A fortnight ago, my dear friend Millie Elder-Holmes shared with her substantial social media following that she had fled an abusive relationship. It made complete sense – Millie is the anti-influencer, using what had once been an unwelcome spotlight from the media solely because of her adopted father, to allow her to connect with real people on a real level while also earning a living. Unlike most other influencers, she didn’t ask for all of the attention, and yet she’s been able to turn it into a force for good – for herself and others. She shared her story to show that life isn’t always as perfect as an Instagram grid, to encourage others in the same position to speak up and leave, and as a cathartic reveal of how life had really been for the past year. Her honesty was refreshing, heart breaking and moving. Above all, her honesty is brave.
However many people love Millie, there will always be those who don’t. Usually, they don’t know her personally so their opinion is not only devoid of factual basis, it’s actually just really unimportant. Enter Rosemary McLeod, an opinion writer who calls herself a feminist, but has been repeatedly published by Stuff.co.nz and the Dominion Post with such outrageously offensive views that it is clear the currently accepted, intersectional definition of feminism is beyond her purview. McLeod has misgendered a trans man and insisted he is a woman, and called sex work a “sordid” occupation, and has previously written an embarrassingly judgmental and spiteful commentary about Millie’s life, her tattoos and her late partner for goodness sake. The snide commentary on Millie‘s life continued in another mind-numbing piece this last week, making assumptions about why she chose her recent ex-partner, calling her insecure and fragile, and insinuating she doesn’t have real friends to talk to about her personal problems.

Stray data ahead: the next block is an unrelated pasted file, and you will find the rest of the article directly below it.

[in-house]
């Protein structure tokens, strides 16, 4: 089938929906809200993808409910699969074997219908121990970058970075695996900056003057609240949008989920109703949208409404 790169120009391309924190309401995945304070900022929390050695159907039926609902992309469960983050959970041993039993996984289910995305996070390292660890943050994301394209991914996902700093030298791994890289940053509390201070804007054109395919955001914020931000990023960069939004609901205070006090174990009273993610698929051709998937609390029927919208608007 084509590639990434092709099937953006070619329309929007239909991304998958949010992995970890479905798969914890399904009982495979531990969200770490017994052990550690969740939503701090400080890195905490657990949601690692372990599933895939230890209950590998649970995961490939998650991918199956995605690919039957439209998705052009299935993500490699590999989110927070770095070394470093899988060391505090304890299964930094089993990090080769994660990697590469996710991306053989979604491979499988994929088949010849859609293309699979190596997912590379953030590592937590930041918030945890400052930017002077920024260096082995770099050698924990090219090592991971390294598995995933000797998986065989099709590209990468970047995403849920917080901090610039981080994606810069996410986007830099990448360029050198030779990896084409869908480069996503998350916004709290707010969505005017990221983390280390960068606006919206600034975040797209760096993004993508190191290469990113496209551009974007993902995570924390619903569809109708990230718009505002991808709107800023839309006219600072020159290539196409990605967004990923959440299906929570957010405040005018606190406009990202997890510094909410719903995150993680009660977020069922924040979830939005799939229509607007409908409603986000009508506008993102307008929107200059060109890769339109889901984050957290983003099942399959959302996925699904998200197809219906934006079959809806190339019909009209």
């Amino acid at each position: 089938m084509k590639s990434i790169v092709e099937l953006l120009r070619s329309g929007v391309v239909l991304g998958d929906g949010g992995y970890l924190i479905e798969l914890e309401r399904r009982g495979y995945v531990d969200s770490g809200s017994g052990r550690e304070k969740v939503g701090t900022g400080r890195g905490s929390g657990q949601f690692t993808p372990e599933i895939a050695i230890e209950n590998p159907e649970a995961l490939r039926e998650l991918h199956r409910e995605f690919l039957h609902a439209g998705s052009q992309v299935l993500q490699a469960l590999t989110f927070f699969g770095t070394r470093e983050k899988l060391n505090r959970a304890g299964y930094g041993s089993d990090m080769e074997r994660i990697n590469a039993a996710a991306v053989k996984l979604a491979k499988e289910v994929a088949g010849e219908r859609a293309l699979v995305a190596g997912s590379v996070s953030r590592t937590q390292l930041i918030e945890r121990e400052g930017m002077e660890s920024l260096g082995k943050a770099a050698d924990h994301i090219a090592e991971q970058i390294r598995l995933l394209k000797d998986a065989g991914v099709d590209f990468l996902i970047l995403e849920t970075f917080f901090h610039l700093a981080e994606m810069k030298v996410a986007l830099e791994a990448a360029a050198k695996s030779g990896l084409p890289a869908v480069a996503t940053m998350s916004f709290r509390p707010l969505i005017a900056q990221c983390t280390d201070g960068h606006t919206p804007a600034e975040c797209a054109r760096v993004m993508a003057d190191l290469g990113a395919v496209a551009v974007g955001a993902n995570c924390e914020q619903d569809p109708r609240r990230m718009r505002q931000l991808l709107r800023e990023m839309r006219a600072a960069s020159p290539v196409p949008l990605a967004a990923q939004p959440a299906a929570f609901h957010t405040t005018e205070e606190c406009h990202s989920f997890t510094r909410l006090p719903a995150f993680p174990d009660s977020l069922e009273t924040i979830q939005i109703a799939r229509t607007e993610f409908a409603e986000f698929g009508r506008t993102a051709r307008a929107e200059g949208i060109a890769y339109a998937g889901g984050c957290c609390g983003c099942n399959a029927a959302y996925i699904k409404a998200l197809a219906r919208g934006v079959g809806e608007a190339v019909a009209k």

Domestic violence rates in New Zealand are exceptionally high, with Women’s Refuge quoting a study that estimates 33-39% of women in the country will experience physical abuse from an intimate partner. If factoring in the number (both reported and unreported) of instances when emotional and economic abuse is inflicted, the number would surely skyrocket. While it is commonly accepted to have media and sports personalities speaking out about their experiences with mental health, McLeod would prefer that domestic violence was not openly talked about. According to her unprofessional and unasked for opinion, Millie‘s experience belonged solely between the four walls of therapist’s office. Being of another generation does not excuse McLeod’s violent dismissal of those who don’t live their lives according to her 1950-esque norms.
Significantly more disturbing is Stuff.co.nz and the Dominion Post’s decision to publish harmful vitriol disguised as opinions: misgendering trans people IS clear erasure of their valid identities, and sex work IS valid work and deserves to be destigmatized as such. Valid is not a word I would use in conjuncture with McLeod’s opinions. Freedom of speech does not trump the right to freely express identity, or work safely free from prejudice, or cope with domestic violence in the way that makes you feel secure; it’s also the favourite defense of neo-Nazis and racists. McLeod’s opinions have triggered protest, responses succinctly rendering her opinion-pieces ill-informed and irrelevant, and even a Facebook page dedicated to calling out her mediocre journalism. Media outlets need to start taking responsibility for what they disseminate into the world.
Rosemary McLeod, a real friend writes a response piece to clap back at your uninvited opinion. And a real friend would have told you to stop spouting your hurtful opinions years ago.
— Mahala Rose Harwood